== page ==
The economic struggles of Canadian tar-sands operations have been in the news for more than a year now, with falling prices and rising supplies making it increasingly difficult to turn a profit on the world’s dirtiest and most difficult source of petroleum.
But the last few days have brought a spate of reports that struck me as unusually dire in their outlook for a business that had seemed invulnerable for so long.
Perhaps you saw the headline in Tuesday’s New York Times: “Oil Sands Boom Dries Up in Alberta, Taking Thousands of Jobs With It,” on a report from Fort McMurray by Ian Austen:
At a camp for oil workers here, a collection of 16 three-story buildings that once housed 2,000 workers sits empty. A parking lot at a neighboring camp is now dotted with abandoned cars. With oil prices falling precipitously, capital-intensive projects rooted in the heavy crude mined from Alberta’s oil sands are losing money, contributing to the loss of about 35,000 energy industry jobs across the province.
Yet Alberta Highway 63, the major artery connecting Northern Alberta’s oil sands with the rest of the country, still buzzes with traffic. Tractor-trailers hauling loads that resemble rolling petrochemical plants parade past fleets of buses used to shuttle workers. Most vehicles carry “buggy whips” — bright orange pennants attached to tall spring-loaded wands — to help prevent them from being run over by the 1.6-million-pound dump trucks used in the oil sands mines …
After an extraordinary boom that attracted many of the world’s largest energy companies and about $200 billion worth of investments to oil sands development over the last 15 years, the industry is in a state of financial stasis, and navigating the decline has proved challenging. Pipeline plans that would create new export markets, including Keystone XL, have been hampered by environmental concerns and political opposition. The hazy outlook is creating turmoil in a province and a country that has become dependent on the energy business.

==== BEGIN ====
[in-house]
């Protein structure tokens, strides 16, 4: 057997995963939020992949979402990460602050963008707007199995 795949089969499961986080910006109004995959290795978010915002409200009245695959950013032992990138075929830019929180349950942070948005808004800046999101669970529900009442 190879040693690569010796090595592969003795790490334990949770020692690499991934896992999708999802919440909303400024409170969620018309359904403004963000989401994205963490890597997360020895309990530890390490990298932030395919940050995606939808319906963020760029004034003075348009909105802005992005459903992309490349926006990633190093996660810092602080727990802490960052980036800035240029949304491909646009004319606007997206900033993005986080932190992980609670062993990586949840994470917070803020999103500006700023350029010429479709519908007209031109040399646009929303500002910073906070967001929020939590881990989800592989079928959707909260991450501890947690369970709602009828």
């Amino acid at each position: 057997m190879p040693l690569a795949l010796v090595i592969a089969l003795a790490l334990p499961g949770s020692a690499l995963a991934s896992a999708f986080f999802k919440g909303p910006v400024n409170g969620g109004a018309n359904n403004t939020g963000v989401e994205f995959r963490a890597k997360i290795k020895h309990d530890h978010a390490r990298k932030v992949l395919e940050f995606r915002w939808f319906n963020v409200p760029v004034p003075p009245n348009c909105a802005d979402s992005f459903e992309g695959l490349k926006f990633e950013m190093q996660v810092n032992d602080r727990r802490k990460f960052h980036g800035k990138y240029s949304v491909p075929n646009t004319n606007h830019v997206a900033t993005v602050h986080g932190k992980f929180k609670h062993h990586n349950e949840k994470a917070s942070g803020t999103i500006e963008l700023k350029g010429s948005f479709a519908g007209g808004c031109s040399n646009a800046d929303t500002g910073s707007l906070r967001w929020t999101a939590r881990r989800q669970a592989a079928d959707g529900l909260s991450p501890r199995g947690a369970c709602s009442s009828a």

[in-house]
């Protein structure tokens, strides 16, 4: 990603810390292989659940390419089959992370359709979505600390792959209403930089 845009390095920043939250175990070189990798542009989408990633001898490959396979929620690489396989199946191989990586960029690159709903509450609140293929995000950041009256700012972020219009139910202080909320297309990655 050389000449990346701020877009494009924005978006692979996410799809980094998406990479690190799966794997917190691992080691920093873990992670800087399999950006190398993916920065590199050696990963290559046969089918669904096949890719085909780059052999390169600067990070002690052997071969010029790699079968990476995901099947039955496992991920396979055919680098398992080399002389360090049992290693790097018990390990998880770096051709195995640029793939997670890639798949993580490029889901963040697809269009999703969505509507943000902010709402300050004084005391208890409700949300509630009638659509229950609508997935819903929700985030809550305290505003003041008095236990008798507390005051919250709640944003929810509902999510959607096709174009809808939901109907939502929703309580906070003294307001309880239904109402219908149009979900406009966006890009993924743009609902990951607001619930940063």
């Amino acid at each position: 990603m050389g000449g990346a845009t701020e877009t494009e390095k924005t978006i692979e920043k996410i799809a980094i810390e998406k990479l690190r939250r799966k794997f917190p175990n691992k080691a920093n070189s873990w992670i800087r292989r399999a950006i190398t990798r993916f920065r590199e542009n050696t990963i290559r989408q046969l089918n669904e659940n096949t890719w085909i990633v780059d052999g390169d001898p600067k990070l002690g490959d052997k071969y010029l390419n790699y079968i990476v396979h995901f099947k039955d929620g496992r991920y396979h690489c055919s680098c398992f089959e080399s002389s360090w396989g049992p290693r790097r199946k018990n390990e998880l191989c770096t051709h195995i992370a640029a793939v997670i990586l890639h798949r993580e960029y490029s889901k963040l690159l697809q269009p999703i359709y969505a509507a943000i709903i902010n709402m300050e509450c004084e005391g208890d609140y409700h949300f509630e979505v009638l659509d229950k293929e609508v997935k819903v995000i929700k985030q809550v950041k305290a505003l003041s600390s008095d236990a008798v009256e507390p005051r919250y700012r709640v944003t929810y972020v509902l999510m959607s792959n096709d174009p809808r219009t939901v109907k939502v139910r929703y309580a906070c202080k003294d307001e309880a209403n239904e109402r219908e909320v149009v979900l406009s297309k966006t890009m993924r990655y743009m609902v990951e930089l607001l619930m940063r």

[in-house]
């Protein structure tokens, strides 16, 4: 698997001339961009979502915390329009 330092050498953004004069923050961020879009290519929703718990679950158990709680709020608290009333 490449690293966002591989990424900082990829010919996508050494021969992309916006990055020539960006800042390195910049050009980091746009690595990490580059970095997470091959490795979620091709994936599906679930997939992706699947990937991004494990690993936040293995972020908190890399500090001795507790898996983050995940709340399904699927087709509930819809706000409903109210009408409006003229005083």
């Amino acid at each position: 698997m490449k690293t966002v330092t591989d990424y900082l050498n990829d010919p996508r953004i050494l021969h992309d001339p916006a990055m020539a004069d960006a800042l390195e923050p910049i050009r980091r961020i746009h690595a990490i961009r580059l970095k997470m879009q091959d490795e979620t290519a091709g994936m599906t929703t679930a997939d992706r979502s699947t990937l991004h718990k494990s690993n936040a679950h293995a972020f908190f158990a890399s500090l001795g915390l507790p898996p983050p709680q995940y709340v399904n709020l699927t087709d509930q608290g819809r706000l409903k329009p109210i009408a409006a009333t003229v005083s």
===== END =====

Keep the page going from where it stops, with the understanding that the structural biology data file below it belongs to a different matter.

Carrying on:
Austen’s piece was comparatively optimistic, noting as it did that construction continues in the oil patch because investors have sunk so many billions that abandonment isn’t an option.
But every other cost-cutting measure apparently is on the table, according to a Bloomberg article in Toronto’s Globe and Mail on Wednesday. Excerpts:
Holiday parties, child-care benefits and Fridays off are being targeted as the rout in crude prices grinds into its 16th month, workers and company representatives say …
ConocoPhillips, which is cutting 500 workers in Canada this year, removed complimentary juice and soda from fridges in Calgary and cancelled personal development benefits of as much as $1,500 a year that some workers used for sports training.
Cenovus Energy Inc. is weighing whether to end the practice of employees getting two Fridays off a month. The company already reduced its travel and training budgets and has eliminated 1,340 jobs.
Tobias Read, chief executive officer of staffing consultant Swift Worldwide Resources, said retirement and child-care benefits and social events are also being scaled back along with social events, as companies offer unpaid leave and work-share programs on top of salary reductions and job cuts.
Cutting to the credits, the Financial Post’s Claudia Cattaneo opined on Wednesday that “Canada’s days as a would-be energy super-power are over” and falling world prices provided “just the final straw, albeit a painful one.”